What stones? Strontium titanate. It’s a diamond simulant that has colors like an opal. Hardness on Mohs’ scale? About 5.5! But sparkle, oooh weeee!

The store was mostly black walls and showcases, with bright lights to make the stones pop. They made great money, and these are diamond look-alikes with the hardness of an opal. The mountings were 14K gold with real melee diamonds. They didn’t sell much fashion, which I told them was crazy, because a woman can only buy so many engagement rings.

I became friendly with the store manager and she agreed. So I ordered a dozen at a time in fashion mountings from a catalog, furnished the mountings and diamond melee, and she gave me center stones, which I set. They’d sell most of each dozen I gave them within five weeks.

So let’s talk profits on this product. All merchandise was quadruple markup.

They gave a lifetime warranty on these stones. If the stone scratched or chipped or fell out, they’d replace them for 50 percent of the price (so they still made keystone).

This was junk compared to lab-created diamonds. Remember: a lab-created diamond will last as long as the human does.

What about resale value? Well, they can’t get their money out of what they spent on your natural diamond, so try lab-created, make a better margin and keep that young person from buying it someplace else.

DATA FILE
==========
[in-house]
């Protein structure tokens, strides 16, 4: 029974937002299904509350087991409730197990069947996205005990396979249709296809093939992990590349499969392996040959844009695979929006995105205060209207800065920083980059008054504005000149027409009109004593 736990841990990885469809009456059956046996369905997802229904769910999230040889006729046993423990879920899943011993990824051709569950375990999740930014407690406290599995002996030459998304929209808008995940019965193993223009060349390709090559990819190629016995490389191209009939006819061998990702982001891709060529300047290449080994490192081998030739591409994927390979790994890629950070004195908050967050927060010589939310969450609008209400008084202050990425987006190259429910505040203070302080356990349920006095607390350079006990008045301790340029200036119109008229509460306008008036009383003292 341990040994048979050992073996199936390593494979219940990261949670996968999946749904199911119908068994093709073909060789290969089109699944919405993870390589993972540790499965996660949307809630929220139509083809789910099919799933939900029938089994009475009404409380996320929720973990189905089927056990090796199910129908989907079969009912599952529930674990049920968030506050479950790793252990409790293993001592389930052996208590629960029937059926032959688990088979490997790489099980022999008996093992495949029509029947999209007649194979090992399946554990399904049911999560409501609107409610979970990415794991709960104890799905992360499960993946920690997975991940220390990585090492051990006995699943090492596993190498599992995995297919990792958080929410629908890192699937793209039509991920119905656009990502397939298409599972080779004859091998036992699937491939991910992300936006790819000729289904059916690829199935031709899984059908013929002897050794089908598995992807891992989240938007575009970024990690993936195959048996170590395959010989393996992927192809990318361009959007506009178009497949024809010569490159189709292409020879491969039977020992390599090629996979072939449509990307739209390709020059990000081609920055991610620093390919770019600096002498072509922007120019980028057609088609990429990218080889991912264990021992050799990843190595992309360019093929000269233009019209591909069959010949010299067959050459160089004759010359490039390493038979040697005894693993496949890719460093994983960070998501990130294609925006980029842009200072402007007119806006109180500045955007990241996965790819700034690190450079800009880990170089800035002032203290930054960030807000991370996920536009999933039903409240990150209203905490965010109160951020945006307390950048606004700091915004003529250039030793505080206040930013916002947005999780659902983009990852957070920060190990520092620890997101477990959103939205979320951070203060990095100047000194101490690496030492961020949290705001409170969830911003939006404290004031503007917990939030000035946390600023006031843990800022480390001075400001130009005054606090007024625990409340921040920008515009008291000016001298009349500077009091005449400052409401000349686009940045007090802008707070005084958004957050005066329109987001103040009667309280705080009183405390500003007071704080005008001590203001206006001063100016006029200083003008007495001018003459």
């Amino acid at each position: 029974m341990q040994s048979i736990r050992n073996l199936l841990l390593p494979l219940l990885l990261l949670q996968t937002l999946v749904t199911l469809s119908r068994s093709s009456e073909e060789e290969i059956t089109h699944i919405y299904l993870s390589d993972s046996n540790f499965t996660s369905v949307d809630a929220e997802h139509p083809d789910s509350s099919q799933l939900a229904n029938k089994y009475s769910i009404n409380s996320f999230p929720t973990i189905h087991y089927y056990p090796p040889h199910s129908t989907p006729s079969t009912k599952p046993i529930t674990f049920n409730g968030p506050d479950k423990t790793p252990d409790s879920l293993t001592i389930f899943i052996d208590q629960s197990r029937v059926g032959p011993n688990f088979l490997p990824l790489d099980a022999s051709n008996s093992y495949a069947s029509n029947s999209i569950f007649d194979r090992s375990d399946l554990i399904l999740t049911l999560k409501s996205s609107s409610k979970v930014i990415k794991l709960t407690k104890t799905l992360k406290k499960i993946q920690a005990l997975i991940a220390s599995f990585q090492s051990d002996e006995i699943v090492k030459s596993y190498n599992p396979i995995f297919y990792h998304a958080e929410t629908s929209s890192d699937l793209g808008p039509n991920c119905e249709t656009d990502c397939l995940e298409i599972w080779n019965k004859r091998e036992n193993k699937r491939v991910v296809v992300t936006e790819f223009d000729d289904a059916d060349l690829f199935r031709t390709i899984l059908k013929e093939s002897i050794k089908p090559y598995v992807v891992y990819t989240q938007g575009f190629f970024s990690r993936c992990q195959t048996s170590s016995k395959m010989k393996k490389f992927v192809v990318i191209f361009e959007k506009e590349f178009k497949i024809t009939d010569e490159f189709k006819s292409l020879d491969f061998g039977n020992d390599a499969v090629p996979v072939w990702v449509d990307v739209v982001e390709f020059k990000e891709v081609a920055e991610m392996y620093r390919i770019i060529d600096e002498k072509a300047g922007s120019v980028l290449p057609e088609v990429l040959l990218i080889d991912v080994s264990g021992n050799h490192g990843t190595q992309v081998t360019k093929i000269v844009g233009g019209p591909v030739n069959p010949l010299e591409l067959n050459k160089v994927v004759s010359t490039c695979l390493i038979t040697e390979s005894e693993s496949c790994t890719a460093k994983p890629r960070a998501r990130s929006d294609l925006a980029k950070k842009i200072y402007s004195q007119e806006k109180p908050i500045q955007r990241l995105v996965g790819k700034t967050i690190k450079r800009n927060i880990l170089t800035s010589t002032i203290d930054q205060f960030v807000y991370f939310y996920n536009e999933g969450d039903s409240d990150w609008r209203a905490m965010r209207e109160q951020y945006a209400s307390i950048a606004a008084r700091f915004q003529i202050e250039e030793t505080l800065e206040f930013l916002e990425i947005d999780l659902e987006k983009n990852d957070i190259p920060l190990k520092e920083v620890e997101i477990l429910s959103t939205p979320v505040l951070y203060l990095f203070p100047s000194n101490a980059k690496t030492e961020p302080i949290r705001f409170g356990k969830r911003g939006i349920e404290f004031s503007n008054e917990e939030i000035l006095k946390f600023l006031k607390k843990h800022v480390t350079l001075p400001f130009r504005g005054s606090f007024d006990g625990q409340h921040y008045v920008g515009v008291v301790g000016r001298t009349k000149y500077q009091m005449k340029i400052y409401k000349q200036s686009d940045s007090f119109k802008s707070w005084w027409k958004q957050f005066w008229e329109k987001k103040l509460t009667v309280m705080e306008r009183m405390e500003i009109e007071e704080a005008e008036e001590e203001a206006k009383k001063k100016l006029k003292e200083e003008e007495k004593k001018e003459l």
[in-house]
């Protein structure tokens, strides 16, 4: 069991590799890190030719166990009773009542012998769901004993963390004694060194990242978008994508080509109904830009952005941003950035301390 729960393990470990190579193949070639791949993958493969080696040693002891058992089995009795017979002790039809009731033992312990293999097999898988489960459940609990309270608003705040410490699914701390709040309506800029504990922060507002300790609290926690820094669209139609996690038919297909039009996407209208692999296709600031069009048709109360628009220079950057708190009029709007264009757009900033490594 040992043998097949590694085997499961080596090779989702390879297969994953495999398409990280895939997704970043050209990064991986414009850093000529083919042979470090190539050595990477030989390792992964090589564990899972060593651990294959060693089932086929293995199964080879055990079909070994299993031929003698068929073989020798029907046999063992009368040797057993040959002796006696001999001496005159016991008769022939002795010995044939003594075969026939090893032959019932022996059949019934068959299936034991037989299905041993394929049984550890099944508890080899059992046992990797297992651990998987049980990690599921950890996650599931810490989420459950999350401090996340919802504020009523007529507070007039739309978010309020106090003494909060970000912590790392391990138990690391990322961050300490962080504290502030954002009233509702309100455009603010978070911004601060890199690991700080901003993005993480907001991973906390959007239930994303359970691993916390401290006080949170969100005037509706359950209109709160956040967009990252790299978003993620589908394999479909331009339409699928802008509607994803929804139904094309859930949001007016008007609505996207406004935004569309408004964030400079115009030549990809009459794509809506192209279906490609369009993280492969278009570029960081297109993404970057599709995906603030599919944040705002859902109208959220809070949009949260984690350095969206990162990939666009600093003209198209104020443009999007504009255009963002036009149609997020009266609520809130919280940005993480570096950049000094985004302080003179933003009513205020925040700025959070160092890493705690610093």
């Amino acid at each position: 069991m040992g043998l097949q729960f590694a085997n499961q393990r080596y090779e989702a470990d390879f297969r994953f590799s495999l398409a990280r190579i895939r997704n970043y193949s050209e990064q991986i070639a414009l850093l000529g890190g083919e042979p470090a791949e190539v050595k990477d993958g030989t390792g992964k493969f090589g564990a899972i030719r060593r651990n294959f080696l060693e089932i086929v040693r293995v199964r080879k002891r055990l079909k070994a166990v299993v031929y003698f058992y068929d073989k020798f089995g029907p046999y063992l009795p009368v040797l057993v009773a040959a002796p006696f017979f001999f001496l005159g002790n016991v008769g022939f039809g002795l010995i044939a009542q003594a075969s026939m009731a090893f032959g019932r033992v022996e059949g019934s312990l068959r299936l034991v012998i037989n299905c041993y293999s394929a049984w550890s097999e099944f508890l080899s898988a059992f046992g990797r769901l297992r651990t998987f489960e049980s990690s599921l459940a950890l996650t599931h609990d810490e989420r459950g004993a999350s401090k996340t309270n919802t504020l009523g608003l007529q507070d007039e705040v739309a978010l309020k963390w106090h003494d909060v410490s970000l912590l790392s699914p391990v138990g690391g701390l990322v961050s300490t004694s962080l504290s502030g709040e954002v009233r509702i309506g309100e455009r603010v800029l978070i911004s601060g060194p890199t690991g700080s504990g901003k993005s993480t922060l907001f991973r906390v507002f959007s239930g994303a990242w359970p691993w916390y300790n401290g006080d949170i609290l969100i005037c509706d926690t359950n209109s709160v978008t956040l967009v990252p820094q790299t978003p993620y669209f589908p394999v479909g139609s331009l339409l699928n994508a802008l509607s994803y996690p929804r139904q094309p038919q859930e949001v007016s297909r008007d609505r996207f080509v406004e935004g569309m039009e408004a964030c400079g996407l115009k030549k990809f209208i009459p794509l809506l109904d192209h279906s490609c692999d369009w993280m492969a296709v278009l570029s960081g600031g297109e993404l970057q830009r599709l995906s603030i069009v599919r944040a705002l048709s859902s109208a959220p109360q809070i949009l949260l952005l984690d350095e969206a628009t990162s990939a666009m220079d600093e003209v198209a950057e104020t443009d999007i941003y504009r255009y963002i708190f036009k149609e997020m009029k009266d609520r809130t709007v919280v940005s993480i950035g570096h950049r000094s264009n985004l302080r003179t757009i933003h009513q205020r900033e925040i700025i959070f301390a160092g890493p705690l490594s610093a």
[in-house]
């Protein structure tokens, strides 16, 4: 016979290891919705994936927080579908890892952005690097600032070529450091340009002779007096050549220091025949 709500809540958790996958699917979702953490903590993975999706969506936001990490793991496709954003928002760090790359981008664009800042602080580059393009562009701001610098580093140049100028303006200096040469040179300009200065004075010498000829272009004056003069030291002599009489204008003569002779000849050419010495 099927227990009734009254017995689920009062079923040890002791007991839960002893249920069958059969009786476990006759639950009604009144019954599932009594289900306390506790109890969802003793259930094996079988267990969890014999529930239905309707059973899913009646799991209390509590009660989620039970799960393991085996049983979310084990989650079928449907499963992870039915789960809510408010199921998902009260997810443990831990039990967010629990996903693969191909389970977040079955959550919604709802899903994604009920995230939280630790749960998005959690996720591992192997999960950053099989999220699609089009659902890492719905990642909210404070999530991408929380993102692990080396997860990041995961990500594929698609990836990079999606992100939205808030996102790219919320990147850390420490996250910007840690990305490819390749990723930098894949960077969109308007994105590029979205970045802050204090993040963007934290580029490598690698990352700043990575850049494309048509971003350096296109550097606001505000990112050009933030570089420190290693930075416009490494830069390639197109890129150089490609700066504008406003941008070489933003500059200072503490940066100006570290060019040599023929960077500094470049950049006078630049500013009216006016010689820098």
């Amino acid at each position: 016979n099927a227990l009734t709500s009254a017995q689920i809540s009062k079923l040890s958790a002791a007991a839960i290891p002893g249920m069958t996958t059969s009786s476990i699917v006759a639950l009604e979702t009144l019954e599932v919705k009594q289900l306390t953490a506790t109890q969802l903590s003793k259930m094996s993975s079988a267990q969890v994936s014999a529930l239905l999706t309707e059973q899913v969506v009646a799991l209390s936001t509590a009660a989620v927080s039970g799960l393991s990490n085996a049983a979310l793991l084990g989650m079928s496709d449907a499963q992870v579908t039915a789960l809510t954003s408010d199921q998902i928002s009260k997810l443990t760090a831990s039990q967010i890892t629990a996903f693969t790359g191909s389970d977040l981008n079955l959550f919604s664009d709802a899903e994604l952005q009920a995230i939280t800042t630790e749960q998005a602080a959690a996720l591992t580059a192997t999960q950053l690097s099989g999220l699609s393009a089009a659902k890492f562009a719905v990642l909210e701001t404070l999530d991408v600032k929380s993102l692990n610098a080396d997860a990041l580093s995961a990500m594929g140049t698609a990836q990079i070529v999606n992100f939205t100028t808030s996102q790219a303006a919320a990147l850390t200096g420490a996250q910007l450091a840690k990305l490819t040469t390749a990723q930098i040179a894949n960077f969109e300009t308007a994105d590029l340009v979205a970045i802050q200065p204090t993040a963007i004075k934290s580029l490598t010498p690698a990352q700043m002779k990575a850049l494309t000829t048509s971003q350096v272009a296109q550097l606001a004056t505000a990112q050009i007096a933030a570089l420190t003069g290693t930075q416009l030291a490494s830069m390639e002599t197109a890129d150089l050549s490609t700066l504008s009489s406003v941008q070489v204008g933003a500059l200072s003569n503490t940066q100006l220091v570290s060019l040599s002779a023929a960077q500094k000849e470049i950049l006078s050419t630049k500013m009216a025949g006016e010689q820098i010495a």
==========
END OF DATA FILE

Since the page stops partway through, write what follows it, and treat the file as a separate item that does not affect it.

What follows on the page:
When you quote a price to a customer for anything, you may be thinking, “They aren’t talking. Maybe I should come down on the price. OMG I need to make payroll this Friday.”

They may be thinking: “Darn, my student loan note is due at the end of the month. Maybe I should opt for a lab-created diamond. I can’t tell the difference and we need to save for a house.”

Be their personal shopper, make a customer happy and make some money!

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Editor's Note

These Are The Three Factors Driving Revolution in the Jewelry Industry

All three are technology-based.

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WHEN A BUSINESS REVOLUTION arrives, there’s no stopping it. Your only options are to ignore it and die a slow death, or join it and learn, quickly, how to do business within the new paradigm.

Three powerful pistons are driving revolution in the jewelry industry. The first is e-commerce. Some retailers have complained of manufacturers going direct to consumers, but many are now learning to compete in the online space as well. We just started judging this year’s crop of America’s Coolest Store contestants, and we are impressed not only by how many of the applicants sell online, but also by the quality of their websites. Read about retailers doing e-commerce right in our story, “E-Commerce For Everyone,” beginning on page 74.